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Apparel and accessories

Prada emphasizes knitwear workplace through digital series

August 3, 2022

A scene from episode one of Prada Group's Torgiano video series. Image credit: Prada


Italian fashion company Prada Group is highlighting the importance of its comprehensive knitwear production process through a new digital series.

The new video vignettes celebrate the time and attention to detail needed to produce knitwear. They also highlight Prada’s Torgiano workshop as a site of creativity, quality craftsmanship and ethical employment.

Socially conscious knitwear
Within three years, millennial and under-25 consumers will be the dominant demographic in the luxury market, with an estimated 65-70 percent share. Millennials are willing to spend more on a product if it comes from a sustainable brand, and they prefer to spend on brands that align with their personal values.

This generational shift in luxury purchasing power means that for top fashion houses to remain popular, ethicality and sustainability must now be prioritized. Young affluents are shaping the future of fashion consumption by opting for luxury brands that are socially conscious.

In Prada’s new four-part video series, garment production is the focus but the films also shed light on the family-owned house's sustainable luxury supply chain through employee narratives.

Italy, home to some of the world's most iconic luxury brands, has key industrial fashion districts that are known for severe worker exploitation. Italian luxury fashion has long been associated with opulent optics and meager wages for undocumented supply chain workers.

However, Prada’s Torgiana studio is a far cry from industry images of physically abused workers and shoddy labor practices. The well-lit production house employs over 120 artisans, technicians and garment workers, who are both Italian and non-native.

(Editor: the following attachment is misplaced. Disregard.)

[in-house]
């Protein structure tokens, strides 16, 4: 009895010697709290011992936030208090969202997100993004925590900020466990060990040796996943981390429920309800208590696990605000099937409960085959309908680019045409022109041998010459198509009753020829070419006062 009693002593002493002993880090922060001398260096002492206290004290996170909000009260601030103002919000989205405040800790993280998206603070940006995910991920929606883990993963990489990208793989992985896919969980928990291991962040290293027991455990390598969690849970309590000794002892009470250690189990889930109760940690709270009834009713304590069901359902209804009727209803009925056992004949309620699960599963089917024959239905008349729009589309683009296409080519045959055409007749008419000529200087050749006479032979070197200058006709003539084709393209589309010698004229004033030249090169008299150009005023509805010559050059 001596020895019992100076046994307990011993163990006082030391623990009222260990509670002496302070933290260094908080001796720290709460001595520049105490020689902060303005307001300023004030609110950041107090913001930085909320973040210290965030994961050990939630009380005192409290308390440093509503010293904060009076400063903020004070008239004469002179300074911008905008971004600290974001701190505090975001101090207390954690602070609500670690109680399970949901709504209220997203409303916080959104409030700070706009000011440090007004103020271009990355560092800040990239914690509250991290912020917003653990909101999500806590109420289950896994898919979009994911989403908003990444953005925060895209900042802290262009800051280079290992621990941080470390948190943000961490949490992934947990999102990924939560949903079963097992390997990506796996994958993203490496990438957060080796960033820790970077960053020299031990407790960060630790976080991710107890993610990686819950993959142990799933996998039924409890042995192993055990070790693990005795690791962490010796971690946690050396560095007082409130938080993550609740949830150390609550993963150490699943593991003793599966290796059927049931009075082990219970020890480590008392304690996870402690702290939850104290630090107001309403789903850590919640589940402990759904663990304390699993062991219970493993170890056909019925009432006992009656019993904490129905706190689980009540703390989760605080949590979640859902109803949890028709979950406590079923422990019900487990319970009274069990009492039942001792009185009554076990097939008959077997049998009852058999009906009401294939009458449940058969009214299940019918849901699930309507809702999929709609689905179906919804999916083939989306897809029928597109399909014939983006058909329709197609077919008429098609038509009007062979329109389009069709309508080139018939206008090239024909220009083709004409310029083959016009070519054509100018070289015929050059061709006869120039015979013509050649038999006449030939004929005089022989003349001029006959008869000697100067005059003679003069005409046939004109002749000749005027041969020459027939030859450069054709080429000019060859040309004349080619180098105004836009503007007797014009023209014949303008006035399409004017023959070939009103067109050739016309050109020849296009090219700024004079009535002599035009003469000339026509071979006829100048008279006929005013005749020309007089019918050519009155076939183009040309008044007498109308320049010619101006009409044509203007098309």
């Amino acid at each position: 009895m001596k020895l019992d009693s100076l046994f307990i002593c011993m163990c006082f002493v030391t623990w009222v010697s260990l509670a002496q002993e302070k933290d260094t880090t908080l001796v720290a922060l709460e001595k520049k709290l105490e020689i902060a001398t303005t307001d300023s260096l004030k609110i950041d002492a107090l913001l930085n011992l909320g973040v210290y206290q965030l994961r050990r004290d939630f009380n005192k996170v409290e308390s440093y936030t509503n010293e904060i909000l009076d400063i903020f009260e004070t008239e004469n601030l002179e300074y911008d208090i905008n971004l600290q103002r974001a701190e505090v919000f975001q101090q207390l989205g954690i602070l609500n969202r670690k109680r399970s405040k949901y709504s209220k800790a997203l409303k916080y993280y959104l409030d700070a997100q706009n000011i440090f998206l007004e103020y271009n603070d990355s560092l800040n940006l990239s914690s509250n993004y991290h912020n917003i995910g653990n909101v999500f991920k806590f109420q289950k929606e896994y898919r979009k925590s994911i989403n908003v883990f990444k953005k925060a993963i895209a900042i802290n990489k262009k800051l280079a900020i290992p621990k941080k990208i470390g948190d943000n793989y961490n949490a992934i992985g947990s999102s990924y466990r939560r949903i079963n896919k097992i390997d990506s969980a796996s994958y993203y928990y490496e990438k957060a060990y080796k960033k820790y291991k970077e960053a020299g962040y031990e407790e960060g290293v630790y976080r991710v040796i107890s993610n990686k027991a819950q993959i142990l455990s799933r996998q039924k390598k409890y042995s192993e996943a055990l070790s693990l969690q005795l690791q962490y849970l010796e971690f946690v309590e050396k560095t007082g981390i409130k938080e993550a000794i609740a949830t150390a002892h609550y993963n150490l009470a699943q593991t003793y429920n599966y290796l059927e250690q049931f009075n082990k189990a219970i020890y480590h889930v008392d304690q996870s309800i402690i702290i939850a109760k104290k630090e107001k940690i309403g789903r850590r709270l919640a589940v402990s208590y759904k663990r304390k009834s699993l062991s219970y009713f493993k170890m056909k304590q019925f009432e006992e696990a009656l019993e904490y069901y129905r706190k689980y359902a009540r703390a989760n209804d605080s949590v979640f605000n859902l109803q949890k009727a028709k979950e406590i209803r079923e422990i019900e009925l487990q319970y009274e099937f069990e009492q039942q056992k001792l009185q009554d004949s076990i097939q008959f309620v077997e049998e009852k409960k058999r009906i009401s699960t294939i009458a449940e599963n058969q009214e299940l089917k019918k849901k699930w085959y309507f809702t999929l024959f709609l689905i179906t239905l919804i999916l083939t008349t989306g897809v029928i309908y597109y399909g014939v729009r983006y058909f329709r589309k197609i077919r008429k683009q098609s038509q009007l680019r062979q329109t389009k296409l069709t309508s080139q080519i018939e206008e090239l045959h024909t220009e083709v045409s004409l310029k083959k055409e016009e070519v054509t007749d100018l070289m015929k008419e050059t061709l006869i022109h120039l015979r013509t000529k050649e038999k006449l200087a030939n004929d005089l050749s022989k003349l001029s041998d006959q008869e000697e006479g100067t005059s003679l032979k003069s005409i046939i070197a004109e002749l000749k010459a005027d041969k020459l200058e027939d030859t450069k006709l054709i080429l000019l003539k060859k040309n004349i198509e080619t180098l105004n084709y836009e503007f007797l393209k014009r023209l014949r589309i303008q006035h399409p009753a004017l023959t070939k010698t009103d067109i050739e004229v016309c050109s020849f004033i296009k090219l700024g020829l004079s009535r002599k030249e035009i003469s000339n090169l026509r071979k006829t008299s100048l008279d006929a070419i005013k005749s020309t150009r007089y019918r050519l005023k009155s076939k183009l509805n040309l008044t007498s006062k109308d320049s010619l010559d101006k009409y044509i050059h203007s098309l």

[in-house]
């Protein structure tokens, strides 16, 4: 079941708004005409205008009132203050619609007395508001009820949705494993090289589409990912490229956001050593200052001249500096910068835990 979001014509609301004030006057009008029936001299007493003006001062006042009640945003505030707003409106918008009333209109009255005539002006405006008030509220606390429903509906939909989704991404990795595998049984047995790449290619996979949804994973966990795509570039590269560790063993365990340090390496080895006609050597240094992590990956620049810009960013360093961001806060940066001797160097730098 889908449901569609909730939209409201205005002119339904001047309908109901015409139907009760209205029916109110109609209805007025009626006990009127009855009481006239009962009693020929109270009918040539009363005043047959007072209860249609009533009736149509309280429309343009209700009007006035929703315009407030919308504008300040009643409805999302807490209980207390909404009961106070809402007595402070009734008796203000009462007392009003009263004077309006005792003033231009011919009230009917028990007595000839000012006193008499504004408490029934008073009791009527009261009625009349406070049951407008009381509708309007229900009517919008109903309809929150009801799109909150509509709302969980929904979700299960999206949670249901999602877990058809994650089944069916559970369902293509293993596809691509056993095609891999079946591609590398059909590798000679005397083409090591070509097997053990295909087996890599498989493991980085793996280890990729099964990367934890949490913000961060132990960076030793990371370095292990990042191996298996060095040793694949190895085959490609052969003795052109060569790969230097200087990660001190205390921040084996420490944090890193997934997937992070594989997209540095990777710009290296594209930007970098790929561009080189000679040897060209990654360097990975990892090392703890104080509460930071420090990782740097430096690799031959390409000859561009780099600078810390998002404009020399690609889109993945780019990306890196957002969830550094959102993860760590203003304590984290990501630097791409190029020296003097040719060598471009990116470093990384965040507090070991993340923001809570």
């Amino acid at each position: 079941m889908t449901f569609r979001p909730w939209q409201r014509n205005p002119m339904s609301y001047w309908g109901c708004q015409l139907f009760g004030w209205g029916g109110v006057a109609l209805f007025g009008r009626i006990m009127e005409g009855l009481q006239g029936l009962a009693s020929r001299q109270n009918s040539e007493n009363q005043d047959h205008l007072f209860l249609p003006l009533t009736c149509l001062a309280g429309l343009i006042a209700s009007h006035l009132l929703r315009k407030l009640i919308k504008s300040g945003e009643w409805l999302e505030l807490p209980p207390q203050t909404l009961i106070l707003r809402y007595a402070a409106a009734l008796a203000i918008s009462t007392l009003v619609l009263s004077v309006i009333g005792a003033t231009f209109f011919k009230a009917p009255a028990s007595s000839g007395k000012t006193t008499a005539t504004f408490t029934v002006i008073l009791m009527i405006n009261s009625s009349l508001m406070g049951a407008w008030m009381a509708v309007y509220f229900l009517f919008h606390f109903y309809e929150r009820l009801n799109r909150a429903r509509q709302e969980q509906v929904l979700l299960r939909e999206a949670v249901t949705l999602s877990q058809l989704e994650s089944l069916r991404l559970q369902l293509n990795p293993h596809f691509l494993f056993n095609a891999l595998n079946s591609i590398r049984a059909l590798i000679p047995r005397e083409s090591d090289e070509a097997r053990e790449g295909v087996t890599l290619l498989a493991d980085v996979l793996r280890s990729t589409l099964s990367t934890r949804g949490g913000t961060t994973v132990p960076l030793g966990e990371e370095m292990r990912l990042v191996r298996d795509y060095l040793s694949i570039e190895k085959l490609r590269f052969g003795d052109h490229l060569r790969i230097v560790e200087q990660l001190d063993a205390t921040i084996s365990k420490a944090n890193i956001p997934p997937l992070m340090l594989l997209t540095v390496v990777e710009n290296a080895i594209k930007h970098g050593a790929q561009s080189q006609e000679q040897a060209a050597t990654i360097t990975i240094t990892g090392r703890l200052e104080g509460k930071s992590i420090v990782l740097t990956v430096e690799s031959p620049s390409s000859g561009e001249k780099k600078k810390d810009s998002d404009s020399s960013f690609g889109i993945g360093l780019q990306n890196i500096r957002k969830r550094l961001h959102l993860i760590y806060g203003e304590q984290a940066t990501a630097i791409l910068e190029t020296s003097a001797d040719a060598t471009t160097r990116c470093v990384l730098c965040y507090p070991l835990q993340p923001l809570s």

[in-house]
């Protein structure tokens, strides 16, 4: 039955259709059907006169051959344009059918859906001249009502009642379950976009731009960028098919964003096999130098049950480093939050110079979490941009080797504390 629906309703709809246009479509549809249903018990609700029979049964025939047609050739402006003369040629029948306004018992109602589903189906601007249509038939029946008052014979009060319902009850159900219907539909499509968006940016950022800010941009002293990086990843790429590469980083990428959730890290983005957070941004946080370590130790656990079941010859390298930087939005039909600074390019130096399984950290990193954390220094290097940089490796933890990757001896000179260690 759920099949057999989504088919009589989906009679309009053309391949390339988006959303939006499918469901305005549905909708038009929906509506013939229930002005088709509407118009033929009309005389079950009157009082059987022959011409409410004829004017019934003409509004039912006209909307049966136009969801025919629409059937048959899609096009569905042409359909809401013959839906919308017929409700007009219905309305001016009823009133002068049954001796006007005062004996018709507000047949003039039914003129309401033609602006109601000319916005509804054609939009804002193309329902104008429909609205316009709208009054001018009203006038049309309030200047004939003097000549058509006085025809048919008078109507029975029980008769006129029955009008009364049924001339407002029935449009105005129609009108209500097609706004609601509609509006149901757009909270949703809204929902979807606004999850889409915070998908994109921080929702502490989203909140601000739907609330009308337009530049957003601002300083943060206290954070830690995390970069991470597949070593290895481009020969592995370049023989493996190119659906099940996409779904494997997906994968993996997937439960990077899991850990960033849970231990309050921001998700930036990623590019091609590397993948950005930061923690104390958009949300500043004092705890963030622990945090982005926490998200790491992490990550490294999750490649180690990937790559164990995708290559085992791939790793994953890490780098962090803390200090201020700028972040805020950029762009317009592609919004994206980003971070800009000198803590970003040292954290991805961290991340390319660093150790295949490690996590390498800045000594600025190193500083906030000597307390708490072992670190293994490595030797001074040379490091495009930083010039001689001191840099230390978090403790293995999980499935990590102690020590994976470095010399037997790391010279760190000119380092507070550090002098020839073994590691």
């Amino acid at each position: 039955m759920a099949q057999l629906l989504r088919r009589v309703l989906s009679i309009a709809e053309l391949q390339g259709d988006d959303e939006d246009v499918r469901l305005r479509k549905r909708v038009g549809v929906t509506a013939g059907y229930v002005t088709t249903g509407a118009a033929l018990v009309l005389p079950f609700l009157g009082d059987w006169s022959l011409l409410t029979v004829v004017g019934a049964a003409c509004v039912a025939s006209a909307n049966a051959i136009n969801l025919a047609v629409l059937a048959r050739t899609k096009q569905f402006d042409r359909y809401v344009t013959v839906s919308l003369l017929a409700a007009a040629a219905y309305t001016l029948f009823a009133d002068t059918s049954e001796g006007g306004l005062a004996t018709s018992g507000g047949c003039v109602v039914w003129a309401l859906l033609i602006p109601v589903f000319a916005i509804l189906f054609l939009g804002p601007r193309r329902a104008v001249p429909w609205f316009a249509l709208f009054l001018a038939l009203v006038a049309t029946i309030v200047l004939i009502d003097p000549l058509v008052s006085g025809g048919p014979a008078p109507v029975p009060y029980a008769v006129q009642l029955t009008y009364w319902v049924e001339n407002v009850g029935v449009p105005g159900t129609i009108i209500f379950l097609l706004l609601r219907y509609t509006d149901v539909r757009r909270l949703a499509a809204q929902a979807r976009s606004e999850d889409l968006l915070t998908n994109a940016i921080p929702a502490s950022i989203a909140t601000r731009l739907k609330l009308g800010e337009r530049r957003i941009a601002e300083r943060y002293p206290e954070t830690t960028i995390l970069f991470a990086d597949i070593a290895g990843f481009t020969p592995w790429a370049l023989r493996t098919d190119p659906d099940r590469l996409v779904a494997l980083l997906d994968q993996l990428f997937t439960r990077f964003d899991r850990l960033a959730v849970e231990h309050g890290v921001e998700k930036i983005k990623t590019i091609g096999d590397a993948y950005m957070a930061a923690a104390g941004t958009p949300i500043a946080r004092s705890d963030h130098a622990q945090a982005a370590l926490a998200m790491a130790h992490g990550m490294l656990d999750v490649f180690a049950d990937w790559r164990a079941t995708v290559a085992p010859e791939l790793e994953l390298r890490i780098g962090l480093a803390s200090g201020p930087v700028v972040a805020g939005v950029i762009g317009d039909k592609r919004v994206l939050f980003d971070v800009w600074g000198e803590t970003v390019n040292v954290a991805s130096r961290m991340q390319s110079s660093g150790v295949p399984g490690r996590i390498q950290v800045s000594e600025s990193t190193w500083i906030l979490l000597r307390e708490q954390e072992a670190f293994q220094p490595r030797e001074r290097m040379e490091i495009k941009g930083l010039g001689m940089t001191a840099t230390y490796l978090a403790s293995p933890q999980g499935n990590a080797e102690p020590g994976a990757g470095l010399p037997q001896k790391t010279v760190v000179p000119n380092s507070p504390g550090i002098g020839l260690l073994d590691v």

One video details that Torgiana is a hub of industrial machinery where Prada’s garments are created in-house. The internal production processes include both machine-dominant techniques and hand crocheting for knitwear which can span days and contribute to one-of-a-kind merchandise.

Michela Moscatelli, a "rammendatrice"— Italian for mender — explains her job role in the next video. Ms. Moscatelli calls her workplace “a place of pride” and is seen hand sewing a playful image onto a sweater.

In another vignette, Matteo Fagiolo, a "maglierista"— knitter, in Italian — and former attendee of the Prada Academy, explains his career journey. Mr. Fagiolo details that he enjoyed career mobility at Prada and now oversees new clothing prototypes and the production of semi-finished clothes.

A fourth episode features Maryna Dubetska, a "responsabile maglierista" — knitting manager, in Italian — who calls her workplace “a dream come true.” After immigrating to Italy from Ukraine, she knew from her first day in fashion production that she had found her career passion.

Prada’s everyday people
Prada has recently highlighted its “Prada People” who include brand ambassadors and celebrities like Rami Malek and Jake Gyllenhaal (see story). But this most recent campaign video series is more concerned with everyday workers than the Hollywood glitterati.

The Italian fashion house has recently shifted towards an emphasis on corporate responsibility (see story). The clothing and accessories brand also seems keen on advancing the brand narrative around social responsibility as well.

With one project on animal conservation (see story) and another emphasizing designers of color (see story), ethical and sustainable luxury is at the forefront of the Italian fashion label’s ethos.